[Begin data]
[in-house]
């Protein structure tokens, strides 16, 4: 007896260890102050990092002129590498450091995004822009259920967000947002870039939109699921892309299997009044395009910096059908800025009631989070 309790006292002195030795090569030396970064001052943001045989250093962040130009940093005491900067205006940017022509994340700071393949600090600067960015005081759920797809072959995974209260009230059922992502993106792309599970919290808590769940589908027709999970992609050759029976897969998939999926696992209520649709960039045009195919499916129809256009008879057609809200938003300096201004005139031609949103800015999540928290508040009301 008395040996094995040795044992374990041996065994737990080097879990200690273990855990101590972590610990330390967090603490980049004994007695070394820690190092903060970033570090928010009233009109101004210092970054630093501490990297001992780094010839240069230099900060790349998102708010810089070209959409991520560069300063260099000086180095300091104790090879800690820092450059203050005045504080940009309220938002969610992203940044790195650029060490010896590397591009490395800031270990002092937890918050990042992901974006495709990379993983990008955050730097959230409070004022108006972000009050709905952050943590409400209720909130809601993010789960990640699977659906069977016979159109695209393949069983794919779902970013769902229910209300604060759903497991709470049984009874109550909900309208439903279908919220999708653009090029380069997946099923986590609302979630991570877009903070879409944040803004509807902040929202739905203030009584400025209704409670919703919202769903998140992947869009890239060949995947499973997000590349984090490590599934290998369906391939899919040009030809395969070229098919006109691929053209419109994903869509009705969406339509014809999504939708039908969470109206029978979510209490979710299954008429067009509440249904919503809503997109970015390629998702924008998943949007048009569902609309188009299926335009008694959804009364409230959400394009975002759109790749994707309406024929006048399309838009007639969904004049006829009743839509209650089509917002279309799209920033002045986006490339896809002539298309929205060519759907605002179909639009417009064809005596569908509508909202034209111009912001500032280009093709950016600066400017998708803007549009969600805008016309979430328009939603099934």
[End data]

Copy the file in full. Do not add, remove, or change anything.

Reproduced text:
[in-house]
């Protein structure tokens, strides 16, 4: 007896260890102050990092002129590498450091995004822009259920967000947002870039939109699921892309299997009044395009910096059908800025009631989070 309790006292002195030795090569030396970064001052943001045989250093962040130009940093005491900067205006940017022509994340700071393949600090600067960015005081759920797809072959995974209260009230059922992502993106792309599970919290808590769940589908027709999970992609050759029976897969998939999926696992209520649709960039045009195919499916129809256009008879057609809200938003300096201004005139031609949103800015999540928290508040009301 008395040996094995040795044992374990041996065994737990080097879990200690273990855990101590972590610990330390967090603490980049004994007695070394820690190092903060970033570090928010009233009109101004210092970054630093501490990297001992780094010839240069230099900060790349998102708010810089070209959409991520560069300063260099000086180095300091104790090879800690820092450059203050005045504080940009309220938002969610992203940044790195650029060490010896590397591009490395800031270990002092937890918050990042992901974006495709990379993983990008955050730097959230409070004022108006972000009050709905952050943590409400209720909130809601993010789960990640699977659906069977016979159109695209393949069983794919779902970013769902229910209300604060759903497991709470049984009874109550909900309208439903279908919220999708653009090029380069997946099923986590609302979630991570877009903070879409944040803004509807902040929202739905203030009584400025209704409670919703919202769903998140992947869009890239060949995947499973997000590349984090490590599934290998369906391939899919040009030809395969070229098919006109691929053209419109994903869509009705969406339509014809999504939708039908969470109206029978979510209490979710299954008429067009509440249904919503809503997109970015390629998702924008998943949007048009569902609309188009299926335009008694959804009364409230959400394009975002759109790749994707309406024929006048399309838009007639969904004049006829009743839509209650089509917002279309799209920033002045986006490339896809002539298309929205060519759907605002179909639009417009064809005596569908509508909202034209111009912001500032280009093709950016600066400017998708803007549009969600805008016309979430328009939603099934």